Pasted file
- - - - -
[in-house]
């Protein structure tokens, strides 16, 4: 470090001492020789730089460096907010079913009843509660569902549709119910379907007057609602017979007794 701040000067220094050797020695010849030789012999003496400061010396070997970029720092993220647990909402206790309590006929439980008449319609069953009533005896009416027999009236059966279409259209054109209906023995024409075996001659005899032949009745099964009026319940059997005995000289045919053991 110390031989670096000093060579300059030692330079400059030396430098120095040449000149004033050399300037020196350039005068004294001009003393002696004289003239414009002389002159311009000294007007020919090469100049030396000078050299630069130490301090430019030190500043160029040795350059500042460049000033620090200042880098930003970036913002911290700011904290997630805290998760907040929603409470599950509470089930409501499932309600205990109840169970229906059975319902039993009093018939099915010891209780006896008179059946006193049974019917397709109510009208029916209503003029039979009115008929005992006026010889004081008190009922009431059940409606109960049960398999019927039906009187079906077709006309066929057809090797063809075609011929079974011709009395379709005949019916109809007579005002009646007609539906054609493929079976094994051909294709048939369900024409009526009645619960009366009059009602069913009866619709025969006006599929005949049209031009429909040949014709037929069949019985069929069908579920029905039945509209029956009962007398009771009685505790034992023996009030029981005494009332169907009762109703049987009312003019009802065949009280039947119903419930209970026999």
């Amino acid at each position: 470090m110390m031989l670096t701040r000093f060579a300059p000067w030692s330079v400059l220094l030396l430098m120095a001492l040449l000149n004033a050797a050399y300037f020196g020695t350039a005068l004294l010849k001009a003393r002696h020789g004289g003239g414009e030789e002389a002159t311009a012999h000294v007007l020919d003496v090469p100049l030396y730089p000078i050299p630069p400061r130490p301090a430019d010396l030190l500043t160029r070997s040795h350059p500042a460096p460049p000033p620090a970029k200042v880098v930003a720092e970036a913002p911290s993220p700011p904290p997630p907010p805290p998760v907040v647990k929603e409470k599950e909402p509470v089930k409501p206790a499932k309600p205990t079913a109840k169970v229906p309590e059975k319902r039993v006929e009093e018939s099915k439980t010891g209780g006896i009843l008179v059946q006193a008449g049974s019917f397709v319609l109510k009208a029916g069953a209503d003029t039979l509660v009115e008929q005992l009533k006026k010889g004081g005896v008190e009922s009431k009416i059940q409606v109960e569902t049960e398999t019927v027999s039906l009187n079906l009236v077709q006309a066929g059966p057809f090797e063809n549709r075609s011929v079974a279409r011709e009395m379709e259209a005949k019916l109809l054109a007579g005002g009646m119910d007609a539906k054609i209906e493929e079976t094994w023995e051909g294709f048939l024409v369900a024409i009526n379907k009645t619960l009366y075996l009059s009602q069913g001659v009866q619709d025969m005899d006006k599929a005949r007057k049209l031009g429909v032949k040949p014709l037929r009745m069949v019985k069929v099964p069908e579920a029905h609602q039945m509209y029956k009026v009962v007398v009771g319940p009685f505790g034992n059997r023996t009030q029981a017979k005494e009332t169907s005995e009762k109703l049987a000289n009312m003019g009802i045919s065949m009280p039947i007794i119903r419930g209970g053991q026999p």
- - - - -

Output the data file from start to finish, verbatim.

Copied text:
[in-house]
């Protein structure tokens, strides 16, 4: 470090001492020789730089460096907010079913009843509660569902549709119910379907007057609602017979007794 701040000067220094050797020695010849030789012999003496400061010396070997970029720092993220647990909402206790309590006929439980008449319609069953009533005896009416027999009236059966279409259209054109209906023995024409075996001659005899032949009745099964009026319940059997005995000289045919053991 110390031989670096000093060579300059030692330079400059030396430098120095040449000149004033050399300037020196350039005068004294001009003393002696004289003239414009002389002159311009000294007007020919090469100049030396000078050299630069130490301090430019030190500043160029040795350059500042460049000033620090200042880098930003970036913002911290700011904290997630805290998760907040929603409470599950509470089930409501499932309600205990109840169970229906059975319902039993009093018939099915010891209780006896008179059946006193049974019917397709109510009208029916209503003029039979009115008929005992006026010889004081008190009922009431059940409606109960049960398999019927039906009187079906077709006309066929057809090797063809075609011929079974011709009395379709005949019916109809007579005002009646007609539906054609493929079976094994051909294709048939369900024409009526009645619960009366009059009602069913009866619709025969006006599929005949049209031009429909040949014709037929069949019985069929069908579920029905039945509209029956009962007398009771009685505790034992023996009030029981005494009332169907009762109703049987009312003019009802065949009280039947119903419930209970026999």
């Amino acid at each position: 470090m110390m031989l670096t701040r000093f060579a300059p000067w030692s330079v400059l220094l030396l430098m120095a001492l040449l000149n004033a050797a050399y300037f020196g020695t350039a005068l004294l010849k001009a003393r002696h020789g004289g003239g414009e030789e002389a002159t311009a012999h000294v007007l020919d003496v090469p100049l030396y730089p000078i050299p630069p400061r130490p301090a430019d010396l030190l500043t160029r070997s040795h350059p500042a460096p460049p000033p620090a970029k200042v880098v930003a720092e970036a913002p911290s993220p700011p904290p997630p907010p805290p998760v907040v647990k929603e409470k599950e909402p509470v089930k409501p206790a499932k309600p205990t079913a109840k169970v229906p309590e059975k319902r039993v006929e009093e018939s099915k439980t010891g209780g006896i009843l008179v059946q006193a008449g049974s019917f397709v319609l109510k009208a029916g069953a209503d003029t039979l509660v009115e008929q005992l009533k006026k010889g004081g005896v008190e009922s009431k009416i059940q409606v109960e569902t049960e398999t019927v027999s039906l009187n079906l009236v077709q006309a066929g059966p057809f090797e063809n549709r075609s011929v079974a279409r011709e009395m379709e259209a005949k019916l109809l054109a007579g005002g009646m119910d007609a539906k054609i209906e493929e079976t094994w023995e051909g294709f048939l024409v369900a024409i009526n379907k009645t619960l009366y075996l009059s009602q069913g001659v009866q619709d025969m005899d006006k599929a005949r007057k049209l031009g429909v032949k040949p014709l037929r009745m069949v019985k069929v099964p069908e579920a029905h609602q039945m509209y029956k009026v009962v007398v009771g319940p009685f505790g034992n059997r023996t009030q029981a017979k005494e009332t169907s005995e009762k109703l049987a000289n009312m003019g009802i045919s065949m009280p039947i007794i119903r419930g209970g053991q026999p």